Wynn Resorts Ltd upped the ante in the fight between its billionaire founder Steve Wynn and his former business partner Kazuo Okada, accusing the Japanese gaming mogul of improper payments and forcibly buying back his 20 percent stake in Wynn's casino company at a discount.

The gaming tycoon was found to be unsuitable and was asked to resign as a director of Wynn Resorts, the company said.

Wynn will also recommend that Okada be removed as a director from the board of its Hong Kong subsidiary, Wynn Macau Ltd.

A spokesman for Okada was not immediately available to comment.

Wynn bought back Okada's 24 million shares, worth $2.7 billion based on Friday's closing price of $112.69. Okada was the company's largest shareholder.

It promised to pay him $1.9 billion in 10 years via a promissory note paying annual interest of 2 percent.

Wynn said the move came after a year-long investigation that uncovered more than three dozen instances over a three-year period in which Okada and his associates engaged in improper activities for their own benefit in apparent violation of U.S. anti-corruption laws, including cash payments and gifts totaling about $110,000 to foreign gaming regulators.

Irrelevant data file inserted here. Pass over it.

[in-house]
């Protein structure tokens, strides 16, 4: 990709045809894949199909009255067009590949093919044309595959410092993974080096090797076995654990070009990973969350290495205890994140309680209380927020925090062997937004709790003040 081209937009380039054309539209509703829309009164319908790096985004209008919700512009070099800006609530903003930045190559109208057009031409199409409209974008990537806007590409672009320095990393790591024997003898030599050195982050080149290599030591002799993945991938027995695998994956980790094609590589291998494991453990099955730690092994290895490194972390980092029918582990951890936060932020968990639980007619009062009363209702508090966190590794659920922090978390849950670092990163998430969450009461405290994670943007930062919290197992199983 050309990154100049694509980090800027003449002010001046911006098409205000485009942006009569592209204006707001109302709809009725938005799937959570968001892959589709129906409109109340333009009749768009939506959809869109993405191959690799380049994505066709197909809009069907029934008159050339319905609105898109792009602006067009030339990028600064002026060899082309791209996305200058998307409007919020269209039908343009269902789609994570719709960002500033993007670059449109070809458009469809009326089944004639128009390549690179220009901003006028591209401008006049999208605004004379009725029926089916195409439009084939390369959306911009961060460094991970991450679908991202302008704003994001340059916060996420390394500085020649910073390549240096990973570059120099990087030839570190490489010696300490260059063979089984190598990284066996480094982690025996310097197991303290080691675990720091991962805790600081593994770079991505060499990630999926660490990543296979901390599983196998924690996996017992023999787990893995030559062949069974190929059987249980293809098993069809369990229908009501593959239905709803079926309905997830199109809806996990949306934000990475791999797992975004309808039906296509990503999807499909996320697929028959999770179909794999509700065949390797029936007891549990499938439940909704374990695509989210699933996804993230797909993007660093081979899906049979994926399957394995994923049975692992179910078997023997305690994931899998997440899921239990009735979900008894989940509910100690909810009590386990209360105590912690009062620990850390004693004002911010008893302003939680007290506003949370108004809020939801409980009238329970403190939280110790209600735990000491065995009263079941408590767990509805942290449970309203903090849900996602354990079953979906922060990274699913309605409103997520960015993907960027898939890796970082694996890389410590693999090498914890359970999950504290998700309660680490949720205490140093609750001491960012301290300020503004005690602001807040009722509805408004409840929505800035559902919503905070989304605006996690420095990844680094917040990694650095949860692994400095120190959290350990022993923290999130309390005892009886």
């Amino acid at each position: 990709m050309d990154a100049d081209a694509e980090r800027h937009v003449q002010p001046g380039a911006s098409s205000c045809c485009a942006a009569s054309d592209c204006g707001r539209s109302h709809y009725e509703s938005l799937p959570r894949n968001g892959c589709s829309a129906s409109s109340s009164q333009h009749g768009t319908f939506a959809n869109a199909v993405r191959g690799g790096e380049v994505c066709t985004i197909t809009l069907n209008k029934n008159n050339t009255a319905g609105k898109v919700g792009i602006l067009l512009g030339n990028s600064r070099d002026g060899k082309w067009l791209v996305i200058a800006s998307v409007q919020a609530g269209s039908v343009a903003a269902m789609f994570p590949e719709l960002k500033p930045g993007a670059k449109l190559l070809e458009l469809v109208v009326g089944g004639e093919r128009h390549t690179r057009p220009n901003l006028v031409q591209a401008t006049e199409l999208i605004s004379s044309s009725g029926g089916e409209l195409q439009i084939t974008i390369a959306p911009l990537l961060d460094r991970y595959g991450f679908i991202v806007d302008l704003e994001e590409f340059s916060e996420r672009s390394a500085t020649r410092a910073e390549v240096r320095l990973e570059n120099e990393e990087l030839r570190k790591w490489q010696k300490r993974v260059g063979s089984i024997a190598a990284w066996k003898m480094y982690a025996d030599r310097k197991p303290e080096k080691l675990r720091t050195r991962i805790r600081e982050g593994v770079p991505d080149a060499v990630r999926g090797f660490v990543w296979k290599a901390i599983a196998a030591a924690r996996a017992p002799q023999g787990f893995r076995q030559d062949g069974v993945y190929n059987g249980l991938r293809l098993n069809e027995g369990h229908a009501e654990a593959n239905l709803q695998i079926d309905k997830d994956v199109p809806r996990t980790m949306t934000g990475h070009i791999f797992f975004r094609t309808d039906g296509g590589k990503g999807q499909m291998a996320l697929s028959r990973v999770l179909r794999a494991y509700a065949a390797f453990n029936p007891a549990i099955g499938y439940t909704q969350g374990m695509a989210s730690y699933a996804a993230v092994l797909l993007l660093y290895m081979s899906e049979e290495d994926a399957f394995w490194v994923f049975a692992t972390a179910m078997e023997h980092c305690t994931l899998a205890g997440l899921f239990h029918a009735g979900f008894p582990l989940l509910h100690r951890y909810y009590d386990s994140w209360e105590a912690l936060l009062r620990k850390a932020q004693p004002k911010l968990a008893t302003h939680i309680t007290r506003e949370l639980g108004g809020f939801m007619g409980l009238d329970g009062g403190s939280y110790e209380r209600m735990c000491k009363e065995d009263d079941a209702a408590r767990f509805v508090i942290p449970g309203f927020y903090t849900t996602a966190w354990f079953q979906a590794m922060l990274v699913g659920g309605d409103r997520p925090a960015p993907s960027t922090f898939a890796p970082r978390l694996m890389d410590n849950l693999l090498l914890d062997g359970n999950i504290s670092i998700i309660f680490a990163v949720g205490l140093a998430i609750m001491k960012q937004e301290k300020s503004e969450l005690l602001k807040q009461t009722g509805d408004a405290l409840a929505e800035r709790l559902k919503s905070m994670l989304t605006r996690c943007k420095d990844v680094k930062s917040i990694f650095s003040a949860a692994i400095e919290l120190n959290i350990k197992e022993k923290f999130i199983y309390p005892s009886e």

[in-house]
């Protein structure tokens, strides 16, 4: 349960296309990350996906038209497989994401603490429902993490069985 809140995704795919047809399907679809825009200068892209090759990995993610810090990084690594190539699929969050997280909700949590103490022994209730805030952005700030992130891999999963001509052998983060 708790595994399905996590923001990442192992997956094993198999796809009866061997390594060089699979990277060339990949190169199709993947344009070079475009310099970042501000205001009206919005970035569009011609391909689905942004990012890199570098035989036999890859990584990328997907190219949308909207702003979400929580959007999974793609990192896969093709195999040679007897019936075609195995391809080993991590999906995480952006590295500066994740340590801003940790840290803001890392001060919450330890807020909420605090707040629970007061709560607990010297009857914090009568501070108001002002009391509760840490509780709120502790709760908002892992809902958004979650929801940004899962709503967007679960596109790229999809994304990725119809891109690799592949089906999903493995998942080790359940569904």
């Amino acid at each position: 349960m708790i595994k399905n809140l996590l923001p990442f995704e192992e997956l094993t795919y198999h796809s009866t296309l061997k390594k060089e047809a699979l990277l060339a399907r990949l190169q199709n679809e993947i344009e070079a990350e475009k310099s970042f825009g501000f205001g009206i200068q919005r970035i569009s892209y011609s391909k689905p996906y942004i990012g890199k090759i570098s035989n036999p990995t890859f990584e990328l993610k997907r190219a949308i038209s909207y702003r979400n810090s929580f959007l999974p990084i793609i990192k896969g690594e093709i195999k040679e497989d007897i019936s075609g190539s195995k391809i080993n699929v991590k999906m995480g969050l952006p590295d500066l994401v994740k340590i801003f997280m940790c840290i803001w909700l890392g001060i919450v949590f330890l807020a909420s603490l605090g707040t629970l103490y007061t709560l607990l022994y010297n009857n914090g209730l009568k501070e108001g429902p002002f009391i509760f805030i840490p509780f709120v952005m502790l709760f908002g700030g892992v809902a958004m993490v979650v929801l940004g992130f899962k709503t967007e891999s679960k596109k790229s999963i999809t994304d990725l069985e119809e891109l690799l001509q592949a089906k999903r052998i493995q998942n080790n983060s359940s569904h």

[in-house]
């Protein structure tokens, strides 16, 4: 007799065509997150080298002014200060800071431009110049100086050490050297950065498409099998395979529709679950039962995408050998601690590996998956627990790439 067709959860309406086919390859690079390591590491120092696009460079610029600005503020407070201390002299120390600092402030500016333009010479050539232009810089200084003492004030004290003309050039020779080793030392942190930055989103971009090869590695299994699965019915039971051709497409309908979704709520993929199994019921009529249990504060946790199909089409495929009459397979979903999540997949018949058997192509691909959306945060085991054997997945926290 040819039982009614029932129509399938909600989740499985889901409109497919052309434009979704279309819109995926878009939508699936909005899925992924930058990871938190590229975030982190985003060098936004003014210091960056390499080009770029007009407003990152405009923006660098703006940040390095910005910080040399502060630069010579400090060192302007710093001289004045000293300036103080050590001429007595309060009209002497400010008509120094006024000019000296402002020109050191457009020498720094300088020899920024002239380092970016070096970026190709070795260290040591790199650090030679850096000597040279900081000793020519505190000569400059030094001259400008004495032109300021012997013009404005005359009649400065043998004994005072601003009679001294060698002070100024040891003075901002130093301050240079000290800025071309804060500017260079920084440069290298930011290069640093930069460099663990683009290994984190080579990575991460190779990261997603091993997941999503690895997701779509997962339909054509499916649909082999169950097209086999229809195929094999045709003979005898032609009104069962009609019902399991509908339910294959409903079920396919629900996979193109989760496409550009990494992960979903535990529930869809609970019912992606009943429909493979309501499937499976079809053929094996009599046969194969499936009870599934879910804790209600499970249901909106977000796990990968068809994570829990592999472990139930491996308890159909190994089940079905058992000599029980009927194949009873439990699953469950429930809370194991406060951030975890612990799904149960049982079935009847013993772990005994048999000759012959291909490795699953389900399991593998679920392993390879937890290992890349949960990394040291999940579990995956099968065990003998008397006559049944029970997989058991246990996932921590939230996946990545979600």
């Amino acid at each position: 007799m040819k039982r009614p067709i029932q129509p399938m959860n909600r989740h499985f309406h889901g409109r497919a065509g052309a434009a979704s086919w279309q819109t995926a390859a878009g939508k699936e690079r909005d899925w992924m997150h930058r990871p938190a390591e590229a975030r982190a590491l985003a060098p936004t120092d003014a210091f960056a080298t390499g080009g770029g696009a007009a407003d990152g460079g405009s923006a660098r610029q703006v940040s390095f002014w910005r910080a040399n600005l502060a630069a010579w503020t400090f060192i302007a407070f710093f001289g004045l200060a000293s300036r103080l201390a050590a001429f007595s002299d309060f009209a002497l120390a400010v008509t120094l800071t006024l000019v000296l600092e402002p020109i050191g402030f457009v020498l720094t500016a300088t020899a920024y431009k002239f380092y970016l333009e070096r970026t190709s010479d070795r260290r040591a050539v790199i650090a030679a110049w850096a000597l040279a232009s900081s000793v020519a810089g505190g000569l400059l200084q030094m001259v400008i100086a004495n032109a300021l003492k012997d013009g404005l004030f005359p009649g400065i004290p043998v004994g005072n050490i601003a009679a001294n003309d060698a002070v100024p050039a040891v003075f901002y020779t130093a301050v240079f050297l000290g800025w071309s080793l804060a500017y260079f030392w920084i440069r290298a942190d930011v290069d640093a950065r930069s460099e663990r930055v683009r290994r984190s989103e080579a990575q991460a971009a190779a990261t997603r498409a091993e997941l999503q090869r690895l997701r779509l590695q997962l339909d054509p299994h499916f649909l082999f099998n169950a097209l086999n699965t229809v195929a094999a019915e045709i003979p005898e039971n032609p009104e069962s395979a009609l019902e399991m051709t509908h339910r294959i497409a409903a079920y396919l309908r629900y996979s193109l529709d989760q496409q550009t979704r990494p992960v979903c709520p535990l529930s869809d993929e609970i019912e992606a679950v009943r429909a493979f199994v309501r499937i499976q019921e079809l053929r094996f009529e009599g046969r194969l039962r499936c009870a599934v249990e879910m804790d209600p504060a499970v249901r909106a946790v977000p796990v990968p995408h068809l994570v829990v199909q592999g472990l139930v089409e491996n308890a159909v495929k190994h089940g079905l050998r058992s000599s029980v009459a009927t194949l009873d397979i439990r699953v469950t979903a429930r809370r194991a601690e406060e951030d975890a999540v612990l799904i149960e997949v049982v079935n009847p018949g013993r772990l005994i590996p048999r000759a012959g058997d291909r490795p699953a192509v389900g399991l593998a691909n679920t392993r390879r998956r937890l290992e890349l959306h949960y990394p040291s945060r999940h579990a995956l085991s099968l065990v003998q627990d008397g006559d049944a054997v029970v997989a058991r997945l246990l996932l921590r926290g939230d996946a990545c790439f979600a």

The probe was based on increasing concerns the Wynn board had relating to Okada's activities in the Philippines and statements he had made to Wynn directors that gifts to regulators are permissible in Asia.

Wynn's compliance committee engaged several investigators, including a former director of the U.S. Federal Bureau of Investigation.

Wynn also filed a lawsuit for breach of fiduciary duty and related offenses against Okada and his company, slot machine manufacturer Universal Entertainment Corp, which just broke ground on a Philippines resort that may siphon customers from Wynn's lucrative Macau casinos.

Last week, U.S. securities regulators launched an informal inquiry into a $135 million donation by Wynn Resorts to the University of Macau.

Last month, Okada sued Wynn Resorts for denying him financial information related to the donation, which he had termed inappropriate, highlighting that the last installment of the donation is due in 2022 -- the same year that Wynn Macau's gaming concession expires.

Wynn says Okada should be denied access to that information because his new venture in the Philippines makes him a competitor.

The next hearing in the case is scheduled for February 23.

Wynn and Okada had been business partners for 12 years. Okada had been vice chairman of Wynn Resorts until Wynn stripped him of the title last October.

(Reporting By Martinne Geller in New York; Editing by Maureen Bavdek)